Leaving the Japanese PVC figure out of the equation, this is the first new toy sold in America designed to represent the original Scorponok (no, I don't count the Transformers: Energon toy or the 2007 movie toy as representing the same character). The reason for Fortress Maximus's comic book colors now becomes clear—Scorponok, too, is intended to represent the Marvel Comics incarnation of the character. I couldn't be happier with this choice. The cartoon version of Scorponok was just an ancient city on Nebulos that had been rebuilt by the Hive into a battle station—like Fortress Maximus, it wasn't even alive, and could barely be considered a Decepticon in its own right. The comic book character, by contrast, was a compelling, tortured soul, the result of a psychological fusion between the Decepticon tyrant named Scorponok and the comparatively benevolent Lord Zarak. Driven by his desire for power and victory, but tempered by a sincere fondness for peace, Scorponok forged a true friendship with Optimus Prime before meeting his heroic end at the hands of Unicron in what can only be described as one of the most tragic, poetic death scenes in Transformers lore.

Forget those cute and cuddly Robot Heroes Decepticons who want to give you a great big hug—Scorponok just wants to shake your hand! No matter how you pose him, his claws completely dominate the sculpt (I actually struggled with finding a good angle to photograph him from because his claws were blocking the view of everything else). Like Fortress Maximus, the figure has three points of articulation, though due to the sheer weight of his arms, it's difficult to get him to achieve certain poses (they will not, for example, stay pointed forwards for more than a few seconds at a time). I was a little concerned about the arm pegs breaking off because of the strain, and was fully prepared to disassemble him and reinforce them as a preventative measure—until I dipped the figure in hot water and discovered that the pegs are significantly thicker and stronger than those of your average Robot Heroes toy. Longtime readers of my reviews may recall that the original batch of Robot Heroes toys had thick arm pegs with easily-removed arms, which were later changed to thin arm pegs with limbs that were much more difficult to remove (probably so kids didn't lose integral parts of the toys). Scorponok's arm pegs are shaped more like the original thick versions, with gigantic mushroom-shaped knobs on the ends to ensure that the arms remain secured. (Ever after soaking the toy in hot water, though, I had a great deal of difficulty popping the shoulders back in place. I don't advise this type of disassembly.)

Obviously, the sculpt for Scorponok is based heavily on his animation design, but one interesting addition was the clear plastic visor for his face. The original 1987 toy was equipped with such a visor, whose presence helped to mask the fact that Scorponok's helmet was empty when the toy was in scorpion mode and the Lord Zarak figure was inside the toy's chest cockpit. While the alternate animation model used for the Headmasters episodes in Japan played up this feature of the toy quite prominently, it was completely ignored in animation for episodes aired in America. This is an interesting way of striking a balance between the two designs. All the other important design elements are present here—his arm-mounted guns, his back-mounted tail (which was omitted from the character's design by some of the Marvel Comics artists), and a tiny little version of his arm-shield.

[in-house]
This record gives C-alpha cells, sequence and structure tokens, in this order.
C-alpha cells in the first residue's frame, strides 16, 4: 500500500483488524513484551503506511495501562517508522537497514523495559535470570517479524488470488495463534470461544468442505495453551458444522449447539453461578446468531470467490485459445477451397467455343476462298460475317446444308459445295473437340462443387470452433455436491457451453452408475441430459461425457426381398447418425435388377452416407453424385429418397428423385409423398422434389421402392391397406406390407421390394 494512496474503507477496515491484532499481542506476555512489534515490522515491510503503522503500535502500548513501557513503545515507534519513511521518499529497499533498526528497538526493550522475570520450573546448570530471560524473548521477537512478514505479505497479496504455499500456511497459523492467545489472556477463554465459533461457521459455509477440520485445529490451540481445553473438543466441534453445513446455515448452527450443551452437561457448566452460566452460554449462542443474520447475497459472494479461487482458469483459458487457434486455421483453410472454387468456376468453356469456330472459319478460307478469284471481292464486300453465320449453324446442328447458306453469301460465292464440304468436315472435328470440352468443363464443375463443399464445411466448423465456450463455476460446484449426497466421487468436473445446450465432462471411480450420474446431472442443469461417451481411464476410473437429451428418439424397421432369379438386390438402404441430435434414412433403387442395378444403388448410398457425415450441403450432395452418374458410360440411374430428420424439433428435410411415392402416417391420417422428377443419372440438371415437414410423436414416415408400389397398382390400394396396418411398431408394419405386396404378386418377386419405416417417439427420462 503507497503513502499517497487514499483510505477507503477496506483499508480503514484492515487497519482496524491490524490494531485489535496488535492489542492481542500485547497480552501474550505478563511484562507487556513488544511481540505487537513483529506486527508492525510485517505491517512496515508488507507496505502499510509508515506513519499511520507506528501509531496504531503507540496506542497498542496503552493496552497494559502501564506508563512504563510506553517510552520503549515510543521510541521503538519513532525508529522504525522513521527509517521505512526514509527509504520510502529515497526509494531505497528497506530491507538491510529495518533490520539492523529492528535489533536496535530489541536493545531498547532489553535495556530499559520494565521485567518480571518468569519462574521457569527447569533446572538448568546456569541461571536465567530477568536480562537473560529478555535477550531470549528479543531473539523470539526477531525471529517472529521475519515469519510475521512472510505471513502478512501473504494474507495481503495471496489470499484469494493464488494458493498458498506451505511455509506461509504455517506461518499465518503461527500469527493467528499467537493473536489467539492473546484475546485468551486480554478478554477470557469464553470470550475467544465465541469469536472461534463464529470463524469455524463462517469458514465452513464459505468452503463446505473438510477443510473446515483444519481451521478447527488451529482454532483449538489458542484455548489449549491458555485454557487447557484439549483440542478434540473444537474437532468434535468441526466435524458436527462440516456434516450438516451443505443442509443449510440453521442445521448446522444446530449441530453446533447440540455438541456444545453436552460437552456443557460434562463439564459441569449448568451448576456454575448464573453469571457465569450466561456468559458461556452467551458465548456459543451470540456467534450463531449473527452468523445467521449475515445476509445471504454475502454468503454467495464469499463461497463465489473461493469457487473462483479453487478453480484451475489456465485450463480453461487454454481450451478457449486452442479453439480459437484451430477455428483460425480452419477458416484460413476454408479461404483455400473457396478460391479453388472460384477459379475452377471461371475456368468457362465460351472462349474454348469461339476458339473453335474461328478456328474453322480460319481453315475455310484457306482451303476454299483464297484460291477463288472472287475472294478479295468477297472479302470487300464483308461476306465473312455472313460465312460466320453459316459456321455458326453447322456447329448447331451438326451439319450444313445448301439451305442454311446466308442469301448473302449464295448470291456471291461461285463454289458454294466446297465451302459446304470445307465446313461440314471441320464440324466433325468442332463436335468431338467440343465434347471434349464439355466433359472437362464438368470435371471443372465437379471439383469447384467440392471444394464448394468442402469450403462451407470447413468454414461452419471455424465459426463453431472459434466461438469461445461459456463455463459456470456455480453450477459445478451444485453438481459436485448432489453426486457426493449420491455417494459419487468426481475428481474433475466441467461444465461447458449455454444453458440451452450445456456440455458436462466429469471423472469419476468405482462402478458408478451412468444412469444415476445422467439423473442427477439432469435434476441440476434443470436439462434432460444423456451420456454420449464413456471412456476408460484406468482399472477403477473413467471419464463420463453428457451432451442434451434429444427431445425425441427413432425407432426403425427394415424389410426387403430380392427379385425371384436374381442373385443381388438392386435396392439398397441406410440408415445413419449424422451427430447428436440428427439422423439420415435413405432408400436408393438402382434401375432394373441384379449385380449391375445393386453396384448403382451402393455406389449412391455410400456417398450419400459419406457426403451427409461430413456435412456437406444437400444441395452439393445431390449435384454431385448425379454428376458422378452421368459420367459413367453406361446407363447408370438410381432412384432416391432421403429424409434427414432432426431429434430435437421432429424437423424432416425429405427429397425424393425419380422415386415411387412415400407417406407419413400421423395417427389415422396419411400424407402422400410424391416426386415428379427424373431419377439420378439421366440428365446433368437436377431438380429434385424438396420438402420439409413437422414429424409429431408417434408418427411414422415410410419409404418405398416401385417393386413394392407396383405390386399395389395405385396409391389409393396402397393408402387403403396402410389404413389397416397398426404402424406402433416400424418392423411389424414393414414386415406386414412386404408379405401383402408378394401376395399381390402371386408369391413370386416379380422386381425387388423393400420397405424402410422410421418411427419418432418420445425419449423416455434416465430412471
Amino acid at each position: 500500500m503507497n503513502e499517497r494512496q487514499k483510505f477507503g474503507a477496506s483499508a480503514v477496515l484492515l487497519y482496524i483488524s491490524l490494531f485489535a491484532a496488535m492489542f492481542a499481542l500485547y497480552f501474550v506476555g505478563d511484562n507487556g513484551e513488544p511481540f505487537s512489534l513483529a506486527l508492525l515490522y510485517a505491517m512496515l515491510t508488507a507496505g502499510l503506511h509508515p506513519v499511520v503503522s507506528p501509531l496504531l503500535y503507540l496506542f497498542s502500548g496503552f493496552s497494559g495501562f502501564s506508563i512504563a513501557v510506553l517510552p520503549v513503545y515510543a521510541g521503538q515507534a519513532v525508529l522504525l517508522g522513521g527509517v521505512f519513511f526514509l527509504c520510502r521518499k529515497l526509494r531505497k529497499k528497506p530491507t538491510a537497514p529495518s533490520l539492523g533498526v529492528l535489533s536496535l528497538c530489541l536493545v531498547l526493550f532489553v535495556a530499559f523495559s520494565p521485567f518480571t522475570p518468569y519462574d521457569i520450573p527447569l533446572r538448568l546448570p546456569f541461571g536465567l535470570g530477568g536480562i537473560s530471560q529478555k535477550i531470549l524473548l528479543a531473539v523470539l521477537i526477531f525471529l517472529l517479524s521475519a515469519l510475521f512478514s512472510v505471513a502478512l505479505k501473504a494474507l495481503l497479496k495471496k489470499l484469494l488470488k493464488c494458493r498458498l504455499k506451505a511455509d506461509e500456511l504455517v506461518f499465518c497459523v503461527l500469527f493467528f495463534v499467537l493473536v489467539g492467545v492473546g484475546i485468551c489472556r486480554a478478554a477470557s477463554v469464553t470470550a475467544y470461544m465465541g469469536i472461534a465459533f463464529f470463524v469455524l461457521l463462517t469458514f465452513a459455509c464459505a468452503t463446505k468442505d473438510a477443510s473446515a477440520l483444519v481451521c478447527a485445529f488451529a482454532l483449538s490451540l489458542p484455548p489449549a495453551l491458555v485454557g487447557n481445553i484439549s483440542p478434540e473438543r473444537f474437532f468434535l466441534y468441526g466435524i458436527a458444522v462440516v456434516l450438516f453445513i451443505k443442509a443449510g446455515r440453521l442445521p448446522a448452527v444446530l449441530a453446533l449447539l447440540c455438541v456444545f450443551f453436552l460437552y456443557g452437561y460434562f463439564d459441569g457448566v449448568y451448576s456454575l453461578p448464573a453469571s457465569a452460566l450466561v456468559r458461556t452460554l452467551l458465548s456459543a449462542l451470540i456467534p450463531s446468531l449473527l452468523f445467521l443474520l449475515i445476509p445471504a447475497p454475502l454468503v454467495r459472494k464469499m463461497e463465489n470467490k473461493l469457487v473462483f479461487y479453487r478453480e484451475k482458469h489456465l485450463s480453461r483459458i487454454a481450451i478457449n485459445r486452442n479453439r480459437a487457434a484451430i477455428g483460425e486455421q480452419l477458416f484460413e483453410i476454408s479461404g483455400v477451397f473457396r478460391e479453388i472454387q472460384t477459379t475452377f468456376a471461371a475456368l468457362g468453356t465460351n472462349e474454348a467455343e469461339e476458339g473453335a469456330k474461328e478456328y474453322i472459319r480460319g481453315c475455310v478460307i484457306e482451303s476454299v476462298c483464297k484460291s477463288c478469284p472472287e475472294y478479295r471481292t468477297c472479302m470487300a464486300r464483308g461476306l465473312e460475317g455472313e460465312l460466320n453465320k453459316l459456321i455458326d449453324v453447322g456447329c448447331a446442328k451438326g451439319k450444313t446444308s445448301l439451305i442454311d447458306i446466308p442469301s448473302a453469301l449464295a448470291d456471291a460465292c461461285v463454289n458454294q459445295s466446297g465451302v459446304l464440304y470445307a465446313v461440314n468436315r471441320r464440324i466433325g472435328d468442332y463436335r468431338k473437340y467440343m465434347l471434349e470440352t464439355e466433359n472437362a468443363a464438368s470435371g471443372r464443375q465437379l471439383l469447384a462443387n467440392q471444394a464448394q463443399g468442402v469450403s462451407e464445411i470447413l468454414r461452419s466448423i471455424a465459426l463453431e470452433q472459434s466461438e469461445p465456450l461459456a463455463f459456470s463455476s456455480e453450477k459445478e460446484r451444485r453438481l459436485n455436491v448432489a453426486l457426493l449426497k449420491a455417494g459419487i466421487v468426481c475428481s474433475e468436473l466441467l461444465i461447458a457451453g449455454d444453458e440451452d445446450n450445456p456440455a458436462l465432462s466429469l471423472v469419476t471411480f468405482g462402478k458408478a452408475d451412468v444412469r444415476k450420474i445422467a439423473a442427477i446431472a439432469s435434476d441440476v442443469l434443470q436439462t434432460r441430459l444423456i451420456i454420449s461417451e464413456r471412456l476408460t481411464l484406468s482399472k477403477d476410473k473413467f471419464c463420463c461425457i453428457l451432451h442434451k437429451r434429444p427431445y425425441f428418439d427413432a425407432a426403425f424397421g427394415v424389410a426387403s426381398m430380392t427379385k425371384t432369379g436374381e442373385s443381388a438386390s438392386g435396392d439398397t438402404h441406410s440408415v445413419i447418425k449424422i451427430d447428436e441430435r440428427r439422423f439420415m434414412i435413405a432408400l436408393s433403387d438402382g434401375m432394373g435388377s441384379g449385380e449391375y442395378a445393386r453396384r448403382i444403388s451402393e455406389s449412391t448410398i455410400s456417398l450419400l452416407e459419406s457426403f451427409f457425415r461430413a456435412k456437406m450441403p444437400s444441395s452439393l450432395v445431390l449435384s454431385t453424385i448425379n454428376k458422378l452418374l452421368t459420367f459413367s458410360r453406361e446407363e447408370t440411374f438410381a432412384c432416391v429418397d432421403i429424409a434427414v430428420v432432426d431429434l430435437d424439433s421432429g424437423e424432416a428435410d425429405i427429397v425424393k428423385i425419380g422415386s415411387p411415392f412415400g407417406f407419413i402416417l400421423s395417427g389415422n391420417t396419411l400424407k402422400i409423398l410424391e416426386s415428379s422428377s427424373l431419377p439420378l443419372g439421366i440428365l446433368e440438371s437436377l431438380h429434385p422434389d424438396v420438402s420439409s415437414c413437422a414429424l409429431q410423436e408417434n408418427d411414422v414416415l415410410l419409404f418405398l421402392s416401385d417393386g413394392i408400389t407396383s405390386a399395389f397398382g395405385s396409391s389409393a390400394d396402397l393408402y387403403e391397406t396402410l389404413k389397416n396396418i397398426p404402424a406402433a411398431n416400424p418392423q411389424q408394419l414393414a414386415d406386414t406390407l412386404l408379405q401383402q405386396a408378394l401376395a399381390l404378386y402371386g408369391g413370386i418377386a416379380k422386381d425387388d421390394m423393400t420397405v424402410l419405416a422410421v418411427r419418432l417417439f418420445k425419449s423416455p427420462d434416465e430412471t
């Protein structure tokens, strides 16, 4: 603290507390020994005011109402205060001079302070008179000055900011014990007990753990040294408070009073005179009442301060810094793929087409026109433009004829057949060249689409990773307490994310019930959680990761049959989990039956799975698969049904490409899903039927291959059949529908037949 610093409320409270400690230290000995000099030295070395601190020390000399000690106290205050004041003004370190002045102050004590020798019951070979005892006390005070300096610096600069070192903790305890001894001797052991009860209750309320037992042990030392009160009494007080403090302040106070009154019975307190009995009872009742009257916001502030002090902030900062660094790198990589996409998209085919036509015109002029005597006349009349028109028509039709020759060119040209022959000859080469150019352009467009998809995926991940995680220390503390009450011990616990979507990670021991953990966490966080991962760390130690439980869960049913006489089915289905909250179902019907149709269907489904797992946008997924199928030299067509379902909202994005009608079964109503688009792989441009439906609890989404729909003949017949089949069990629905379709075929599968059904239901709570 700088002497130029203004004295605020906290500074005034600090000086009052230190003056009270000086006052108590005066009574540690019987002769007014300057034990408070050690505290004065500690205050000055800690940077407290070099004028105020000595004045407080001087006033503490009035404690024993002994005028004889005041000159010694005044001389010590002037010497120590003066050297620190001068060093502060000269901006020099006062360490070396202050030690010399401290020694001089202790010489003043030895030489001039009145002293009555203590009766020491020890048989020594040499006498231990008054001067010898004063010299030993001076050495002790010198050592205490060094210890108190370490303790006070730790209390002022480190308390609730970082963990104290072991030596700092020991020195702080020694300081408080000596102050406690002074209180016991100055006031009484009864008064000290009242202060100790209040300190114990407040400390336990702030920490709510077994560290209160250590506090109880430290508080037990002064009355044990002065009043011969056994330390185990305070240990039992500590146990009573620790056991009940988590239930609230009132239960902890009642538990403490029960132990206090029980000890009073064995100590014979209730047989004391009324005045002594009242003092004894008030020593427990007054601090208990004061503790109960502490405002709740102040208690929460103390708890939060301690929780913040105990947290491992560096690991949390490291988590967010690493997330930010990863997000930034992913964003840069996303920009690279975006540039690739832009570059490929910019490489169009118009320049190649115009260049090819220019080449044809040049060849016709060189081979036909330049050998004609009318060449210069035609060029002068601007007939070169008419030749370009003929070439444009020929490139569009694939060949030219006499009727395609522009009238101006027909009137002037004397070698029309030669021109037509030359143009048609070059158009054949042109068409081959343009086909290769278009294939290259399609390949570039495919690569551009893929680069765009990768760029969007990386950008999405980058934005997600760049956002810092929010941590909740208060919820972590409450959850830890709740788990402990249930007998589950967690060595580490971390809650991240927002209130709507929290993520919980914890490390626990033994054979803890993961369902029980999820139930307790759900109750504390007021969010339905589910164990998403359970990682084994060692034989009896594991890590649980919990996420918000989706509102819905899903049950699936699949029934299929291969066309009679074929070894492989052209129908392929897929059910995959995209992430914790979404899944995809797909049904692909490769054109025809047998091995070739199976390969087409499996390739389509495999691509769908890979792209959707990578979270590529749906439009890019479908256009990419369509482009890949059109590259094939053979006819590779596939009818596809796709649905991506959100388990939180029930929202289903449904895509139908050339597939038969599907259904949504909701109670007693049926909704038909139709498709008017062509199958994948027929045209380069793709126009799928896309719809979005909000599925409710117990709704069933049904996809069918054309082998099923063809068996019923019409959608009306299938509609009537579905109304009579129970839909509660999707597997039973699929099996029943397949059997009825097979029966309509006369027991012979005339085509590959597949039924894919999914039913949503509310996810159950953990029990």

Oddly enough, the color scheme for Scorponok doesn't seem to correspond to any existing version of the character. He's predominantly purple and green, but his helmet antennae are red (they should be orange) and his helmet and feet are black (they should be grey, like his chest plate). He's also got numerous paint applications that seem to be based on the consumer-applied decals on the original toy, like the dark blue panels on his pelvis and the blue rectangles on his upper legs, but it makes him look unauthentic. While other Robot Heroes toys are missing vital paint applications that would have gone a long way to help the appearance of the toy, Scorponok has the opposite problem—he's got too many different colors going on. A good color scheme can make or break a toy (and by "good" I mean "accurate"), and it bothers me that they took so many liberties with his paint applications (and by "took liberties" I mean "made mistakes"). Also, his Decepticon symbol obviously wouldn't fit on his chest plate (why they don't just start using smaller tampographs is beyond me), so they did the next best thing and stick it on his back.

Looking at the Robot Heroes toy line as a whole (I've been rather compulsive about collecting the entire series), this is definitely one of the coolest sets to date, despite the color scheme oddities—and considering the size of the toys, you're definitely getting your money's worth. I know that the Transformers Universe series is winding down to a close, and that the Robot Heroes series will be dominated by Revenge of the Fallen characters for the forseeable future, so it's particularly nice that they managed to squeeze in this set at the tail-end of the assortment. In my opinion, you'd be a complete fool not to buy this set.

Zob

11 comments:

Jimtron said...

I'm surprised you found it retail. I went nuts trying to find it until I broke down and got it on ebay for like $40. All the best ones seem shortpacked, no?

B-W said...

Not bad. How'd you do the pics?

monkeytoad said...

I love made up April Fool's crap! Beautiful work. I would so buy these it's not even funny.

Do Superion! Metroplex! Devastator!

BB Shockwave said...

Geez, please say they are NOT an April's fool joke. These are simply awesome.

Jimtron said...

Alas, BB Shockwave, those toys are not real.

Jimtron said...

And, if I may say so, an excellently constructed one at that.

WeeklyHero said...

I would love a Scorponok like that one day.

monkeytoad said...

Zob, can you explain how you made these? Did you photoshop Robot Heroes and Japanese PVCs? They look fantastic....

Zobovor said...

Monkeytoad, they're heavily-altered Japanese PVC images (for Scorponok's head, I used Robot Heroes Shrapnel).

Colin said...

You really had me fooled. I was googling sites to try and find them. Great custom job by the way. You should consider casting them and putting them up for sale.

monkeytoad said...

Great job General Zob. I thought Shrapnel's head looked familiar. It threw me because the original has an all silver face...

Seriously great job on these! The only thing that tipped me off that it was fake (other than April 1st and the fact that Hasbro hates me too much to actually release these great figures) was Fort Max's Left leg - it feels very Photoshop warped and stretched. But dude - it's better than many photoshop artists that I know could do. I'd love to see your robot heroes version of G1 Superion, Devatstator, Defensor or Bruticus. When you get around to it. ;)